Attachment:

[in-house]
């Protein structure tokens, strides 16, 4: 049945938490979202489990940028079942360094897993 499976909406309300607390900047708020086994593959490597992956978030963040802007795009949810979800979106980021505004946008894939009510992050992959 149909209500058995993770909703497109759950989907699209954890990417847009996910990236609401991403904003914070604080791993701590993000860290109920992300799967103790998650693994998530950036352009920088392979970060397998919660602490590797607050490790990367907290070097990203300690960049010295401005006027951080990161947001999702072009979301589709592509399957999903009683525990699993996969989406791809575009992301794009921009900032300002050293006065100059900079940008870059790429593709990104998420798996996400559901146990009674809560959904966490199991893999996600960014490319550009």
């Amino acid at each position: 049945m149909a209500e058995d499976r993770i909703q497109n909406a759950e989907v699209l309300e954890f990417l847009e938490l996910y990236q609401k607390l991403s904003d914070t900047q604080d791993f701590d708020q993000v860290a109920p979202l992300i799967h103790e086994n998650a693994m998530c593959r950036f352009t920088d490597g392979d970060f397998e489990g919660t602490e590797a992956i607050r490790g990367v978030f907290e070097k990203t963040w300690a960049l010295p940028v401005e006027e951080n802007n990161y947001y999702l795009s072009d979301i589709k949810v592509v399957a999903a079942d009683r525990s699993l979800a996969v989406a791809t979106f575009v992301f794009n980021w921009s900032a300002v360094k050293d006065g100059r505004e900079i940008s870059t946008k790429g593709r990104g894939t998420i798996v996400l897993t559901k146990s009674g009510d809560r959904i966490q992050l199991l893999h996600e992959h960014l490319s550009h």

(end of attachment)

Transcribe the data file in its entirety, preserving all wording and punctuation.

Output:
[in-house]
């Protein structure tokens, strides 16, 4: 049945938490979202489990940028079942360094897993 499976909406309300607390900047708020086994593959490597992956978030963040802007795009949810979800979106980021505004946008894939009510992050992959 149909209500058995993770909703497109759950989907699209954890990417847009996910990236609401991403904003914070604080791993701590993000860290109920992300799967103790998650693994998530950036352009920088392979970060397998919660602490590797607050490790990367907290070097990203300690960049010295401005006027951080990161947001999702072009979301589709592509399957999903009683525990699993996969989406791809575009992301794009921009900032300002050293006065100059900079940008870059790429593709990104998420798996996400559901146990009674809560959904966490199991893999996600960014490319550009």
């Amino acid at each position: 049945m149909a209500e058995d499976r993770i909703q497109n909406a759950e989907v699209l309300e954890f990417l847009e938490l996910y990236q609401k607390l991403s904003d914070t900047q604080d791993f701590d708020q993000v860290a109920p979202l992300i799967h103790e086994n998650a693994m998530c593959r950036f352009t920088d490597g392979d970060f397998e489990g919660t602490e590797a992956i607050r490790g990367v978030f907290e070097k990203t963040w300690a960049l010295p940028v401005e006027e951080n802007n990161y947001y999702l795009s072009d979301i589709k949810v592509v399957a999903a079942d009683r525990s699993l979800a996969v989406a791809t979106f575009v992301f794009n980021w921009s900032a300002v360094k050293d006065g100059r505004e900079i940008s870059t946008k790429g593709r990104g894939t998420i798996v996400l897993t559901k146990s009674g009510d809560r959904i966490q992050l199991l893999h996600e992959h960014l490319s550009h």